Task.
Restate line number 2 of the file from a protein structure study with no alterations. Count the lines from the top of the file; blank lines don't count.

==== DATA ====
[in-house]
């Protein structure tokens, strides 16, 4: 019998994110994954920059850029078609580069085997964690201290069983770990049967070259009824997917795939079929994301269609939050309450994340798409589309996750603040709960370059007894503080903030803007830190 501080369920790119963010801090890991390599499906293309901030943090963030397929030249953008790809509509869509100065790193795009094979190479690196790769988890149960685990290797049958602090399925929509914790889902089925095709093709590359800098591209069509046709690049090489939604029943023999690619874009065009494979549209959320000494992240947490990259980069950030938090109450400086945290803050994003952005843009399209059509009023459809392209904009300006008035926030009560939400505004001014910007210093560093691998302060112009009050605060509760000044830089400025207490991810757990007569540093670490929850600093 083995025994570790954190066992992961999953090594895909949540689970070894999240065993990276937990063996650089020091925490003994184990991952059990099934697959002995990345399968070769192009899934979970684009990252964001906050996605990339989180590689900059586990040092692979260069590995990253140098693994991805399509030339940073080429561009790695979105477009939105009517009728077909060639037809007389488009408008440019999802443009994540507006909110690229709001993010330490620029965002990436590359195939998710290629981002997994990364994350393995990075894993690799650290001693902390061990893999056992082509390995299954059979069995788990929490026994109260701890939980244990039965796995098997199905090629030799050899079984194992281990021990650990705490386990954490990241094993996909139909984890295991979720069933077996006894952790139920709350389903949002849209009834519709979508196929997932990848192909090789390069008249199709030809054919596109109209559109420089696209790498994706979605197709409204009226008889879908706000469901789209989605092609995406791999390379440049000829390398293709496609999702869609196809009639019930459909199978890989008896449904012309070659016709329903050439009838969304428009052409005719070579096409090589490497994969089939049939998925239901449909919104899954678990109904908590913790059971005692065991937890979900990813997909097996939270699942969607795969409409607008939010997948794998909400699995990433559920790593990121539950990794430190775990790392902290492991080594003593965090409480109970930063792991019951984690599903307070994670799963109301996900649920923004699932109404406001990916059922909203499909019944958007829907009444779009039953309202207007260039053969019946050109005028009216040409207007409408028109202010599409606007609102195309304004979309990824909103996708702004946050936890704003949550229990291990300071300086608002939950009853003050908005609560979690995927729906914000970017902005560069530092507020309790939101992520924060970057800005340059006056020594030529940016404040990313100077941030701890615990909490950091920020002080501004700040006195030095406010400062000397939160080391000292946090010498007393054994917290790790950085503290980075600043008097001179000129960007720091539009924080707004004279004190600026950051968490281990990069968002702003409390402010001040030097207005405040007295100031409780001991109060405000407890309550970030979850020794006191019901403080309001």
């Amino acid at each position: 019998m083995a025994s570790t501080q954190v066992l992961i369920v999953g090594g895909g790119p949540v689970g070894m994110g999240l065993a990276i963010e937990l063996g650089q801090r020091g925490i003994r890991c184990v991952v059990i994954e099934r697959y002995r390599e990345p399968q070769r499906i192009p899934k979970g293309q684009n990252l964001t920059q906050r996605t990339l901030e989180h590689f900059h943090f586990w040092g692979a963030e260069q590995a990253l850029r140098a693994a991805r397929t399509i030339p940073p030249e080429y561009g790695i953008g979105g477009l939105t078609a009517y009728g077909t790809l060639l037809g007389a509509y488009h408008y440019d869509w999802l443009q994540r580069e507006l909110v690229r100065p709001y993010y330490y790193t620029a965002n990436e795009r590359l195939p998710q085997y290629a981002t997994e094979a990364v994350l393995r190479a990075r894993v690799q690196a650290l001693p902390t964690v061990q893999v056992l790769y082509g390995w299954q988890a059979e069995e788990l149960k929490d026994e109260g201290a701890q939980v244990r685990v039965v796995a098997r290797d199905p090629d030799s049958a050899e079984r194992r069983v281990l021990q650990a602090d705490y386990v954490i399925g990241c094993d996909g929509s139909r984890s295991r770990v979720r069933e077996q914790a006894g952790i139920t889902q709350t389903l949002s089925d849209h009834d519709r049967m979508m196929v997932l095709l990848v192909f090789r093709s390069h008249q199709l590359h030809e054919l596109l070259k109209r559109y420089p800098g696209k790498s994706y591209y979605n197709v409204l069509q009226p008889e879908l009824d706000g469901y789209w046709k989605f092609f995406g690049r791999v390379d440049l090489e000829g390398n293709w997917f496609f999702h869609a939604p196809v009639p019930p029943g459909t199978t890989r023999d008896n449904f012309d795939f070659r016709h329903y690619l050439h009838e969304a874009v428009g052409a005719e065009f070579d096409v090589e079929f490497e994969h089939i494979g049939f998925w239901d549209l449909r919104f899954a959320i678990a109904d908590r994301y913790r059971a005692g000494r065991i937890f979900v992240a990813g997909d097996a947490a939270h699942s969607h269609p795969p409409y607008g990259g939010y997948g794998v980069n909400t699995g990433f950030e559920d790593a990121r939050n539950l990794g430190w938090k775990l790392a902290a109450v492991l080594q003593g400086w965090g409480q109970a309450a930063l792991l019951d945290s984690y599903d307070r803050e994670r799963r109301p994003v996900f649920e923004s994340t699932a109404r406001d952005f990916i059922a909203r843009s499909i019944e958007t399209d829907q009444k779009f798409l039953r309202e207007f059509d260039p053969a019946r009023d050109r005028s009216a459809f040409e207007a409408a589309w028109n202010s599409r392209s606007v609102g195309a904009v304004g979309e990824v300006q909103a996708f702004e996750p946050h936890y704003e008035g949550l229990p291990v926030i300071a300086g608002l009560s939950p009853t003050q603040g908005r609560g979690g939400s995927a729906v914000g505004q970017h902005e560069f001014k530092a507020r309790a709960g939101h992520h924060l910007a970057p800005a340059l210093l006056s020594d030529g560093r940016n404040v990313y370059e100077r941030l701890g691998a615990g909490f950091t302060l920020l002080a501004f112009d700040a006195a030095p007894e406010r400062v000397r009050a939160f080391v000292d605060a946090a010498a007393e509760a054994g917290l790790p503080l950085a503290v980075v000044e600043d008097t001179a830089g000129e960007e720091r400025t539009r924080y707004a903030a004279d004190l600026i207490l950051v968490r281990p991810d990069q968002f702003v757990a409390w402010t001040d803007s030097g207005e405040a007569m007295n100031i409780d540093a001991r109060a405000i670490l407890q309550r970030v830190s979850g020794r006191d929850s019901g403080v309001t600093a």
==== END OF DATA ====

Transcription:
């Protein structure tokens, strides 16, 4: 019998994110994954920059850029078609580069085997964690201290069983770990049967070259009824997917795939079929994301269609939050309450994340798409589309996750603040709960370059007894503080903030803007830190 501080369920790119963010801090890991390599499906293309901030943090963030397929030249953008790809509509869509100065790193795009094979190479690196790769988890149960685990290797049958602090399925929509914790889902089925095709093709590359800098591209069509046709690049090489939604029943023999690619874009065009494979549209959320000494992240947490990259980069950030938090109450400086945290803050994003952005843009399209059509009023459809392209904009300006008035926030009560939400505004001014910007210093560093691998302060112009009050605060509760000044830089400025207490991810757990007569540093670490929850600093 083995025994570790954190066992992961999953090594895909949540689970070894999240065993990276937990063996650089020091925490003994184990991952059990099934697959002995990345399968070769192009899934979970684009990252964001906050996605990339989180590689900059586990040092692979260069590995990253140098693994991805399509030339940073080429561009790695979105477009939105009517009728077909060639037809007389488009408008440019999802443009994540507006909110690229709001993010330490620029965002990436590359195939998710290629981002997994990364994350393995990075894993690799650290001693902390061990893999056992082509390995299954059979069995788990929490026994109260701890939980244990039965796995098997199905090629030799050899079984194992281990021990650990705490386990954490990241094993996909139909984890295991979720069933077996006894952790139920709350389903949002849209009834519709979508196929997932990848192909090789390069008249199709030809054919596109109209559109420089696209790498994706979605197709409204009226008889879908706000469901789209989605092609995406791999390379440049000829390398293709496609999702869609196809009639019930459909199978890989008896449904012309070659016709329903050439009838969304428009052409005719070579096409090589490497994969089939049939998925239901449909919104899954678990109904908590913790059971005692065991937890979900990813997909097996939270699942969607795969409409607008939010997948794998909400699995990433559920790593990121539950990794430190775990790392902290492991080594003593965090409480109970930063792991019951984690599903307070994670799963109301996900649920923004699932109404406001990916059922909203499909019944958007829907009444779009039953309202207007260039053969019946050109005028009216040409207007409408028109202010599409606007609102195309304004979309990824909103996708702004946050936890704003949550229990291990300071300086608002939950009853003050908005609560979690995927729906914000970017902005560069530092507020309790939101992520924060970057800005340059006056020594030529940016404040990313100077941030701890615990909490950091920020002080501004700040006195030095406010400062000397939160080391000292946090010498007393054994917290790790950085503290980075600043008097001179000129960007720091539009924080707004004279004190600026950051968490281990990069968002702003409390402010001040030097207005405040007295100031409780001991109060405000407890309550970030979850020794006191019901403080309001």